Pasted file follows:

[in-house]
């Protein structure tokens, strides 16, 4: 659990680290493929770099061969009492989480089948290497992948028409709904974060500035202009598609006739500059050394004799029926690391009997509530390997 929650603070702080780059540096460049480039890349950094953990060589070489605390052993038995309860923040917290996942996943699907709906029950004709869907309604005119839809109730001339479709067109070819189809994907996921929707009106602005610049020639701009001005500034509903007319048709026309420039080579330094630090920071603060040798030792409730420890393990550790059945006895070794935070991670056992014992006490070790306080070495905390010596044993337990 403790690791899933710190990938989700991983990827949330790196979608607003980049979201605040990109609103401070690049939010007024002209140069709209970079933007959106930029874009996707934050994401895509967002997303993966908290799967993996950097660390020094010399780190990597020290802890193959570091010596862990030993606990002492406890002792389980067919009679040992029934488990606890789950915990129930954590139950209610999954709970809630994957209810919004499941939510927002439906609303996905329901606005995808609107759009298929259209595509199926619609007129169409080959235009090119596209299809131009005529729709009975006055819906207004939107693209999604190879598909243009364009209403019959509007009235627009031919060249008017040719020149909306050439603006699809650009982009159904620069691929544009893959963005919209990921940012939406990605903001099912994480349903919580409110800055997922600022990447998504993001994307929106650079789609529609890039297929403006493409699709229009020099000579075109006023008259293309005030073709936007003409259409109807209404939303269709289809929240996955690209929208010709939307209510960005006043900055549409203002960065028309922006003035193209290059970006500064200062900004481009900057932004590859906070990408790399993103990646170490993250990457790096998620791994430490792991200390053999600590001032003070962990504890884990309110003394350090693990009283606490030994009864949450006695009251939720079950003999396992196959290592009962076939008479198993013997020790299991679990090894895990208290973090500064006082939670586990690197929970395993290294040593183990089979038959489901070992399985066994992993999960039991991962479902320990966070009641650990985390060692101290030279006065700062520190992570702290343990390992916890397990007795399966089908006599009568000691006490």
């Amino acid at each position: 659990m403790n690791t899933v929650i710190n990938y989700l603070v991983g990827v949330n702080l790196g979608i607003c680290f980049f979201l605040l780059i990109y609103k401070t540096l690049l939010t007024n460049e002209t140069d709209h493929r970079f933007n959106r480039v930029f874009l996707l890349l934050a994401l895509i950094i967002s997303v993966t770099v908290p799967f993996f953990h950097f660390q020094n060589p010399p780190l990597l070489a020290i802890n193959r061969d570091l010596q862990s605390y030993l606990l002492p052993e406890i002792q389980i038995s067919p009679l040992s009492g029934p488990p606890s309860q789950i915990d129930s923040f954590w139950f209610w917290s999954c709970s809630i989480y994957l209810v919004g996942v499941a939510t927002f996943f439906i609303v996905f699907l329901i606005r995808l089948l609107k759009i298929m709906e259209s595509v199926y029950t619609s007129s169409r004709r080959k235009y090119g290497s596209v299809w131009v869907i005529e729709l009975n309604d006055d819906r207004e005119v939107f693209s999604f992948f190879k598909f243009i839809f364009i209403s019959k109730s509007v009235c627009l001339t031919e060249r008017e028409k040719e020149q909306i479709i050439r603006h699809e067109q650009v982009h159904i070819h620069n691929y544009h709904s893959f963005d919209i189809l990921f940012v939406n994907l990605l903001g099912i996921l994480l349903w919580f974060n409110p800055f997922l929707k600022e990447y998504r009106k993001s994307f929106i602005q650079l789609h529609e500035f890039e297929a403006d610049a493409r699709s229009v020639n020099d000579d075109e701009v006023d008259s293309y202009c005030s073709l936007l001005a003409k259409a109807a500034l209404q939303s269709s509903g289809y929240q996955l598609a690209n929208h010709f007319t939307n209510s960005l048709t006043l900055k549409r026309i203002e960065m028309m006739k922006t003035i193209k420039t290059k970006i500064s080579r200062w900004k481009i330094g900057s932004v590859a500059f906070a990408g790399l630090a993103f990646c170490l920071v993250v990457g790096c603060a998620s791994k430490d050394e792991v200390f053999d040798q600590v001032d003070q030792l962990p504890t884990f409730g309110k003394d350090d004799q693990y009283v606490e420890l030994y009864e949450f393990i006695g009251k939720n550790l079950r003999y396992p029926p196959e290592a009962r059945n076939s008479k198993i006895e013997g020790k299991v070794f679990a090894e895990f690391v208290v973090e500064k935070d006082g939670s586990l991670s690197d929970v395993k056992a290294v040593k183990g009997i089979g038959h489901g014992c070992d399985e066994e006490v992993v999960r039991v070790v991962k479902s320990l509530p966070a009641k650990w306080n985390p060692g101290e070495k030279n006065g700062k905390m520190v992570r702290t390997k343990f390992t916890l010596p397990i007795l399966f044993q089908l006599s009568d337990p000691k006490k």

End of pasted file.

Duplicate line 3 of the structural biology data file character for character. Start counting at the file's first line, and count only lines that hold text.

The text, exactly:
């Amino acid at each position: 659990m403790n690791t899933v929650i710190n990938y989700l603070v991983g990827v949330n702080l790196g979608i607003c680290f980049f979201l605040l780059i990109y609103k401070t540096l690049l939010t007024n460049e002209t140069d709209h493929r970079f933007n959106r480039v930029f874009l996707l890349l934050a994401l895509i950094i967002s997303v993966t770099v908290p799967f993996f953990h950097f660390q020094n060589p010399p780190l990597l070489a020290i802890n193959r061969d570091l010596q862990s605390y030993l606990l002492p052993e406890i002792q389980i038995s067919p009679l040992s009492g029934p488990p606890s309860q789950i915990d129930s923040f954590w139950f209610w917290s999954c709970s809630i989480y994957l209810v919004g996942v499941a939510t927002f996943f439906i609303v996905f699907l329901i606005r995808l089948l609107k759009i298929m709906e259209s595509v199926y029950t619609s007129s169409r004709r080959k235009y090119g290497s596209v299809w131009v869907i005529e729709l009975n309604d006055d819906r207004e005119v939107f693209s999604f992948f190879k598909f243009i839809f364009i209403s019959k109730s509007v009235c627009l001339t031919e060249r008017e028409k040719e020149q909306i479709i050439r603006h699809e067109q650009v982009h159904i070819h620069n691929y544009h709904s893959f963005d919209i189809l990921f940012v939406n994907l990605l903001g099912i996921l994480l349903w919580f974060n409110p800055f997922l929707k600022e990447y998504r009106k993001s994307f929106i602005q650079l789609h529609e500035f890039e297929a403006d610049a493409r699709s229009v020639n020099d000579d075109e701009v006023d008259s293309y202009c005030s073709l936007l001005a003409k259409a109807a500034l209404q939303s269709s509903g289809y929240q996955l598609a690209n929208h010709f007319t939307n209510s960005l048709t006043l900055k549409r026309i203002e960065m028309m006739k922006t003035i193209k420039t290059k970006i500064s080579r200062w900004k481009i330094g900057s932004v590859a500059f906070a990408g790399l630090a993103f990646c170490l920071v993250v990457g790096c603060a998620s791994k430490d050394e792991v200390f053999d040798q600590v001032d003070q030792l962990p504890t884990f409730g309110k003394d350090d004799q693990y009283v606490e420890l030994y009864e949450f393990i006695g009251k939720n550790l079950r003999y396992p029926p196959e290592a009962r059945n076939s008479k198993i006895e013997g020790k299991v070794f679990a090894e895990f690391v208290v973090e500064k935070d006082g939670s586990l991670s690197d929970v395993k056992a290294v040593k183990g009997i089979g038959h489901g014992c070992d399985e066994e006490v992993v999960r039991v070790v991962k479902s320990l509530p966070a009641k650990w306080n985390p060692g101290e070495k030279n006065g700062k905390m520190v992570r702290t390997k343990f390992t916890l010596p397990i007795l399966f044993q089908l006599s009568d337990p000691k006490k």